Exceeding wise, fair spoken, and persuading:
Lofty, and sour, to them that lov'd him not;
But, to those men that sought him, sweet as summer
And though he were unsatisfy'd in getting,
(Which was a sin,) yet in bestowing, madam,
He was most princely: Ever witness for him.
Those twins of learning, that he rais'd in you,
Ipswich and Oxford! one of which fell with him,
Unwilling to outlive the good he did it;
The other, though unfinish'd, yet so famous,
So excellent in art, and still so rising,
That Christendom shall ever speak his virtue.
His overthrow heap'd happiness upon him;
For then, and not till then, he felt himself,
And found the blessedness of being little :


And, to add greater honours to his age

Than man could give him, he died, fearing heaven.
Kath. After my death I wish no other herald,
No other speaker of my living actions,
To keep mine honour from corruption,
But such an honest chronicler as Cromwell:
Whom I most hated living, thou hast made me,
With thy religious truth, and modesty,

Now in his ashes bonour: Peace be with him!-
Patience, be near me still.-Good Cromwell,
Cause the musicians play me that said note
I nam'd my knell, whilst I sit meditating
On that celestial harmony I go to.

[PATIENCE sings.-KATHARINE falls asleep.]
Angels ever bright and fair,

Take, O, take me to your care;

Speed to your bless'd courts my flight,
Clad in robes of virgin white!

Kath. (Wakes.) Spirits of peace, where are ye?
Are ye all gone?

And leave me here in wretchedness behind ye?

Crom. Madam, we're here.

Kath. It is not you I call for :

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Saw ye none enter, since I slept ?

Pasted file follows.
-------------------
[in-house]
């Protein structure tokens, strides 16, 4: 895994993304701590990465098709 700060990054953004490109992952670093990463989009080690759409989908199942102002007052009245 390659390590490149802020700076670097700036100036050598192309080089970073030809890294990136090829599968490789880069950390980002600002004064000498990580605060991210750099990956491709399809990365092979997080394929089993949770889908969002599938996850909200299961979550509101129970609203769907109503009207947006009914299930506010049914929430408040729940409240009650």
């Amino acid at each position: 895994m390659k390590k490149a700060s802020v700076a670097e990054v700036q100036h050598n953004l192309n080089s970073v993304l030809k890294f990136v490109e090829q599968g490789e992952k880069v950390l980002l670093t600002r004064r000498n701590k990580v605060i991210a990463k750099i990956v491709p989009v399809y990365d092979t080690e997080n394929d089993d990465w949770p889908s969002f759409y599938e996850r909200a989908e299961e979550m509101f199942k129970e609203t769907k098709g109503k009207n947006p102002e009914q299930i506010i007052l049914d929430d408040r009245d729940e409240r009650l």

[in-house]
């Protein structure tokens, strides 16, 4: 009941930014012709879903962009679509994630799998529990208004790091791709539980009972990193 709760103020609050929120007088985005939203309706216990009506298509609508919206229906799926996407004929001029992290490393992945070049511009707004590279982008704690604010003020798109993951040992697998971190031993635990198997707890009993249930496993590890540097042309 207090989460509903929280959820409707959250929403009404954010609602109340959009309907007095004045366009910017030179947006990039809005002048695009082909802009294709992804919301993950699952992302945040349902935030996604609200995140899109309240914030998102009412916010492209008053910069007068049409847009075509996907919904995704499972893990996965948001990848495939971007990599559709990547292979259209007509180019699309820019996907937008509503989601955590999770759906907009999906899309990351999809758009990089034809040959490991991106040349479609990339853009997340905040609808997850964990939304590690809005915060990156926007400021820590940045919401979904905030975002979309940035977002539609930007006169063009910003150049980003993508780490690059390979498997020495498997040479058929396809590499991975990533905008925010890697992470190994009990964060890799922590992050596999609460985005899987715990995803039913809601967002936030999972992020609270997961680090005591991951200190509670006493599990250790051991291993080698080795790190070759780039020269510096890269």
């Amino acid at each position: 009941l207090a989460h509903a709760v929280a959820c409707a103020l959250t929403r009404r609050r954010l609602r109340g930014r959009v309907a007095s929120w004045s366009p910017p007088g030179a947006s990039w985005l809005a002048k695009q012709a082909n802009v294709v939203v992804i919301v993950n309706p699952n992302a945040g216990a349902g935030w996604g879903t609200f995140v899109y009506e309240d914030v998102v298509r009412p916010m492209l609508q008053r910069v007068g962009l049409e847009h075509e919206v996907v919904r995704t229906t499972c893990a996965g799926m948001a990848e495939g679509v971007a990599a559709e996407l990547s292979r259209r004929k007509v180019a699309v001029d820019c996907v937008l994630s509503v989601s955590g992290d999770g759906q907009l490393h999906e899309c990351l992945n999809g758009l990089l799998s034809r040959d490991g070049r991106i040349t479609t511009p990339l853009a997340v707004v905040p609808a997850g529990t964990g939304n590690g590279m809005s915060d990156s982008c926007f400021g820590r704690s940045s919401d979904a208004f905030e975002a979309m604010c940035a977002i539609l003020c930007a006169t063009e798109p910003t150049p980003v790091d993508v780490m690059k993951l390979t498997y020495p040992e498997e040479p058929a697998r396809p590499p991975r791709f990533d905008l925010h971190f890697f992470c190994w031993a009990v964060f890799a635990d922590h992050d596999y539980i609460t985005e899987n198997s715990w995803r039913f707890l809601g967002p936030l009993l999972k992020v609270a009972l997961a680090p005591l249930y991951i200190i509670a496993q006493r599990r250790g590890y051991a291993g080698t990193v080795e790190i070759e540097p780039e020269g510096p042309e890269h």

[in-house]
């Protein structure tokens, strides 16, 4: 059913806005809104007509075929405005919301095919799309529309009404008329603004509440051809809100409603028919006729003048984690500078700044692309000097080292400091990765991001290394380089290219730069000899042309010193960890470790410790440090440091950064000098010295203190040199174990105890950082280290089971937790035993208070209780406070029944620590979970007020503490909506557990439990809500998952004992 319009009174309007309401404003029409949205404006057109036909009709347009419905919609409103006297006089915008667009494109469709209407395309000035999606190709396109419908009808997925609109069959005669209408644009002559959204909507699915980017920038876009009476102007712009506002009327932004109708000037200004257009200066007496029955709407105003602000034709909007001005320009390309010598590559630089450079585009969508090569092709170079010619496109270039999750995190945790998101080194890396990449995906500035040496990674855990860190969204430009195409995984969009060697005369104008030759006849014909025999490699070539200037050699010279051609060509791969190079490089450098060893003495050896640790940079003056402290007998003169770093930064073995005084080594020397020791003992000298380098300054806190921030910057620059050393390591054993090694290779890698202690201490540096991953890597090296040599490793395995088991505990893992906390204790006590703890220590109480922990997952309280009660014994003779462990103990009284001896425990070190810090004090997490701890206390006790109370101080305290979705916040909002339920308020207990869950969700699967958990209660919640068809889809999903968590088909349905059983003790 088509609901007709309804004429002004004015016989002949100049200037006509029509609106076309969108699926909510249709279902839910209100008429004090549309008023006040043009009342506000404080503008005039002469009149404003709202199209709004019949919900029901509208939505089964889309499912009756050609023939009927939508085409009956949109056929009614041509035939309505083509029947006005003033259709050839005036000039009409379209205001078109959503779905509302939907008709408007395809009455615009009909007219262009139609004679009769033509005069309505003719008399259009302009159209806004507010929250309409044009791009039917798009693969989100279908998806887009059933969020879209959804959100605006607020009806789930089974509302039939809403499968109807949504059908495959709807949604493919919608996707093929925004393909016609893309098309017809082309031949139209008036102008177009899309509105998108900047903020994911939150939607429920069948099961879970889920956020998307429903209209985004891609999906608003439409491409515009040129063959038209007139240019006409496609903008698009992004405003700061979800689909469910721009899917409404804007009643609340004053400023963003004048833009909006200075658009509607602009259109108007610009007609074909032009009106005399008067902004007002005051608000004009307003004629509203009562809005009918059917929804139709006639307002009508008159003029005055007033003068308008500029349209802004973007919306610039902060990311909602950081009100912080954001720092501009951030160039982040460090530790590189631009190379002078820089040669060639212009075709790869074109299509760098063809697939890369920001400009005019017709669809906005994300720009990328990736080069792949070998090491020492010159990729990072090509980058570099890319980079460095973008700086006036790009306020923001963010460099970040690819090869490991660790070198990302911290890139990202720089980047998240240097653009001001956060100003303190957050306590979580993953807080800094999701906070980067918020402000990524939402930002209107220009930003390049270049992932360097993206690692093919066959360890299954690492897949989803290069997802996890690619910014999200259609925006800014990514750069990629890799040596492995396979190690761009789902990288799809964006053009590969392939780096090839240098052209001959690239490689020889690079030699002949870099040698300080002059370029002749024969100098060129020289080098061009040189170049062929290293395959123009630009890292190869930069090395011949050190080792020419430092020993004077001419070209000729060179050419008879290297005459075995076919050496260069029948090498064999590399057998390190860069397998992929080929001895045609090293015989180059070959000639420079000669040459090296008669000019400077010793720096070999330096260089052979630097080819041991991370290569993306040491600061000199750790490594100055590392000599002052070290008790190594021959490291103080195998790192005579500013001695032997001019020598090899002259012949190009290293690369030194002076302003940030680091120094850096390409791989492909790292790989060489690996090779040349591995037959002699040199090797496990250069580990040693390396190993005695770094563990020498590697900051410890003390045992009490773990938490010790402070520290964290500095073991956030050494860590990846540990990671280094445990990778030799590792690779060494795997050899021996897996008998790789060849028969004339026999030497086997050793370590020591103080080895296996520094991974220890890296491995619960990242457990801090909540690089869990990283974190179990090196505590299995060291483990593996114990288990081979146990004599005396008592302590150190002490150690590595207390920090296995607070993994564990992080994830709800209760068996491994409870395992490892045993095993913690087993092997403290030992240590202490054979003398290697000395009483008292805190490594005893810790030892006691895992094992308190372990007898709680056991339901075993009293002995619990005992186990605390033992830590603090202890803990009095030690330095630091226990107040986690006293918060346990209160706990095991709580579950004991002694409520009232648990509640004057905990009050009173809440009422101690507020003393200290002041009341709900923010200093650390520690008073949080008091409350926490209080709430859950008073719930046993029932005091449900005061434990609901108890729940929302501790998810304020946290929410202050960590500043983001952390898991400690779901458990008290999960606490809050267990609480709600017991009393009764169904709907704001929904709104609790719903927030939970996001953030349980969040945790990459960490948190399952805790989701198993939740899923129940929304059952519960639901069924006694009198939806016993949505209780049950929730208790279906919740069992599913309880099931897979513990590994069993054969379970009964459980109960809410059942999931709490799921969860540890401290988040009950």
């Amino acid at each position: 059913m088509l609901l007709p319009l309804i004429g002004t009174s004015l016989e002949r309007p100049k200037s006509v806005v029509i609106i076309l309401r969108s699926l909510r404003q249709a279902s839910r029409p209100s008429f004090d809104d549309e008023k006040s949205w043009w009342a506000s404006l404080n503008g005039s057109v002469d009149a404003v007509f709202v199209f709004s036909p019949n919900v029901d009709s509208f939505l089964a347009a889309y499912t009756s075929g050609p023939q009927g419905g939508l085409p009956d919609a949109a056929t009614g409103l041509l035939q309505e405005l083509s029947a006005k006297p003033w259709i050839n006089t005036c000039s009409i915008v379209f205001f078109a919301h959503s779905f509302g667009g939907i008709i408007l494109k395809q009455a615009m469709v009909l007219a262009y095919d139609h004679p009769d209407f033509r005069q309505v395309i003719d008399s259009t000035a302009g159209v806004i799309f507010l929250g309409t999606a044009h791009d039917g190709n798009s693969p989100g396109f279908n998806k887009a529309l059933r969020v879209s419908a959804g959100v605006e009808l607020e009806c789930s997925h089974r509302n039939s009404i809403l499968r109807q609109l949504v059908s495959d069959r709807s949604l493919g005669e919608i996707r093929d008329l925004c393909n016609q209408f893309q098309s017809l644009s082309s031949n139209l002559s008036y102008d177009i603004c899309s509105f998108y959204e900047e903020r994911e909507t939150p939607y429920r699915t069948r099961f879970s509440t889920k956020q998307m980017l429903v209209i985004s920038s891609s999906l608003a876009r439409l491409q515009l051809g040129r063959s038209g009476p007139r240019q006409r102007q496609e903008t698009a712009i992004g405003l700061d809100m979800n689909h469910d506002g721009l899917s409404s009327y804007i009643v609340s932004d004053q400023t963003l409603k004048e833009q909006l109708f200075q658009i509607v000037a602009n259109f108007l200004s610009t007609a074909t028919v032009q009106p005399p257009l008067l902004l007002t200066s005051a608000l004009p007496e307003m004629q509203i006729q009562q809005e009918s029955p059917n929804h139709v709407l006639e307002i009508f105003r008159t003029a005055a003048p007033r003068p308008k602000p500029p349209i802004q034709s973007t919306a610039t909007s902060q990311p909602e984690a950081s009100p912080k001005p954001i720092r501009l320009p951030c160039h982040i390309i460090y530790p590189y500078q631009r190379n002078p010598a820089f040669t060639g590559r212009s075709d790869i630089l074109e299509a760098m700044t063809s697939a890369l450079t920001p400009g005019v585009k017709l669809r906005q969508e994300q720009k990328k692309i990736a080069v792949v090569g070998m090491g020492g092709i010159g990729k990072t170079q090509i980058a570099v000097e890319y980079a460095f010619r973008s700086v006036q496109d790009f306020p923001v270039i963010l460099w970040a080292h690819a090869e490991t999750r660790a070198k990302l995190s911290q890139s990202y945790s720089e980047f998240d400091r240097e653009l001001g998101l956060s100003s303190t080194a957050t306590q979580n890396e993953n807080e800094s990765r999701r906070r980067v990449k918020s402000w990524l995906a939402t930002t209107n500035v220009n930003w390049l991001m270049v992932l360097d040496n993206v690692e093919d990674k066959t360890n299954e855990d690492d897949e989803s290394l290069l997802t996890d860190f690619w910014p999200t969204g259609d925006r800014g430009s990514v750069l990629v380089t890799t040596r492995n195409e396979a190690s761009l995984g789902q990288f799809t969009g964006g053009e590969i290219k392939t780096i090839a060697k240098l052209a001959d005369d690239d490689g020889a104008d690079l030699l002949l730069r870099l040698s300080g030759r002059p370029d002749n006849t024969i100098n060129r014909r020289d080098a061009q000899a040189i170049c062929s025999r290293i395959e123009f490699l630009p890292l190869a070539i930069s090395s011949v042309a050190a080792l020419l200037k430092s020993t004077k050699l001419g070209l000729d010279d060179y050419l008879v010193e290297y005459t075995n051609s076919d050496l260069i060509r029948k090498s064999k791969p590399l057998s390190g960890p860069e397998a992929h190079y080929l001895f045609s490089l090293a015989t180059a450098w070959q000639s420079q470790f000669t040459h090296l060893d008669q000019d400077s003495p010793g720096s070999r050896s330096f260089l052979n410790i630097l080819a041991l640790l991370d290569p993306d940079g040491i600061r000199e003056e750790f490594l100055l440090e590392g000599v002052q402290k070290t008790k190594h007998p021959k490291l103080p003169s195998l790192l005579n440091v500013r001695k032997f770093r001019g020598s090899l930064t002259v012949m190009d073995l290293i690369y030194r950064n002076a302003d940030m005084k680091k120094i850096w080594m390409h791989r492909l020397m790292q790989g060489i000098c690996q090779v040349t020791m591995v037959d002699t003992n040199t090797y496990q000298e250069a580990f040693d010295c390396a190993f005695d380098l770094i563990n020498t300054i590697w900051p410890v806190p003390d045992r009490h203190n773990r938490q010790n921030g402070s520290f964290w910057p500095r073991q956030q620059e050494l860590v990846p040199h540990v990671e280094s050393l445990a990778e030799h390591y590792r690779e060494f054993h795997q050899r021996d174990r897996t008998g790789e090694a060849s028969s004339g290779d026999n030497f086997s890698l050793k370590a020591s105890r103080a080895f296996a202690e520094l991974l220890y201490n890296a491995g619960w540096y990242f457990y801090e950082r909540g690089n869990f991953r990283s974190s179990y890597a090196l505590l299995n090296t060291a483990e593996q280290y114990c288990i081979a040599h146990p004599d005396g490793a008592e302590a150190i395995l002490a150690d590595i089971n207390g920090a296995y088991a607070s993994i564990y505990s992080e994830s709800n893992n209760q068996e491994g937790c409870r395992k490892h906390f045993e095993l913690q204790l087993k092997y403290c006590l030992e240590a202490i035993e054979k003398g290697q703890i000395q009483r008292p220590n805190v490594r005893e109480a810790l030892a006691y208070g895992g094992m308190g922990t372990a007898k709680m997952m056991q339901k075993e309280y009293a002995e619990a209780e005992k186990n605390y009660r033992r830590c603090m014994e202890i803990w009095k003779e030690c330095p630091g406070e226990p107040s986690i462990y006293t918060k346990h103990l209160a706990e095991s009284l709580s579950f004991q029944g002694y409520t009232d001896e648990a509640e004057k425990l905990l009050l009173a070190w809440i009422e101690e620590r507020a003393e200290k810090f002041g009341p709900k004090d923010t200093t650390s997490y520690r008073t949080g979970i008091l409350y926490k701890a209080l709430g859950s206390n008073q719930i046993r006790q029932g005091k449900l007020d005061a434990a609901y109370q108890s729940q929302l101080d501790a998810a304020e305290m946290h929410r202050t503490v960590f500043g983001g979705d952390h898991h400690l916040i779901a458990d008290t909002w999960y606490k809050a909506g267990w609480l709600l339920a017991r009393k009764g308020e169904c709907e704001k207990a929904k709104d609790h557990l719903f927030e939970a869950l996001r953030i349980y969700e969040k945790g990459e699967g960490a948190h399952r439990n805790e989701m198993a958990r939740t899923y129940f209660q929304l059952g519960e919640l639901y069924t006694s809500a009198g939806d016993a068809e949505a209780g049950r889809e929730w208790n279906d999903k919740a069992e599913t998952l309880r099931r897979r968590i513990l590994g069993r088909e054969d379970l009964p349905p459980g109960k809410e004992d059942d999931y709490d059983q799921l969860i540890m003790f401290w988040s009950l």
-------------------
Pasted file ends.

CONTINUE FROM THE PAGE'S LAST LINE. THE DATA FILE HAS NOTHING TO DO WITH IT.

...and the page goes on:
Crom. None, madam.

Kath. No saw you not, even now, a blessed troop Invite me to a banquet; whose bright faces Cast thousand beams upon me, like the sun?

They promis'd me eternal happiness;

And brought me garlands, Cromwell, which I feel
I am not worthy yet to wear: I shall,

Crom. I am most joyful, madam, such good dreams Possess your fancy.


Guil. An't like your grace,Kath. You are a sawcy fellow Deserve we no more reverence ?

Crom. You are to blame,
Knowing, she will not lose her wonted greatness,
To use so rude behaviour: go to, kneel.

Guil. I humbly do entreat your highness' pardon; My haste made me unmannerly: There is staying A gentleman, sent from the king, to see you.

Kath. Admit him entrance, Cromwell:-But this fellow

Let me ne'er see again.

[Exeunt GUILDFORD, and CROMWell.


If my sight fail not,

You should be lord embassador from the emperor,
My royal nephew, and your name Capucius.
Cap. Madam, the same, your servant.

Kath. O my lord,

The times, and titles, now are alter'd strangely
With me, since first you knew me. But, I pray you,
What is your pleasure with me?

Cap. Noble lady,

First, mine own service to your grace; the next,

The king's request that I would visit you;

Who grieves much for your weakness, and by me
Sends you his princely commendations,

And heartily entreats you take good comfort.

Kath. O my good lord, that comfort comes too late; 'Tis like a pardon after execution:

That gentle physick, given in time, had cur❜d me; But now I'm past all comforts here, but prayers.How does his highness?

Cap. Madam, in good health.

Kath. So may he ever do! and ever flourish, When I shall dwell with worms, and my poor name Banish'd the kingdom !-Patience, is that letter,

I caus'd you write, yet sent away ?

Pat. No, madam.

[Presents the letter.

Kath. Sir, I most humbly pray you to deliver This to my lord the king.

Cap. Most willing, madam.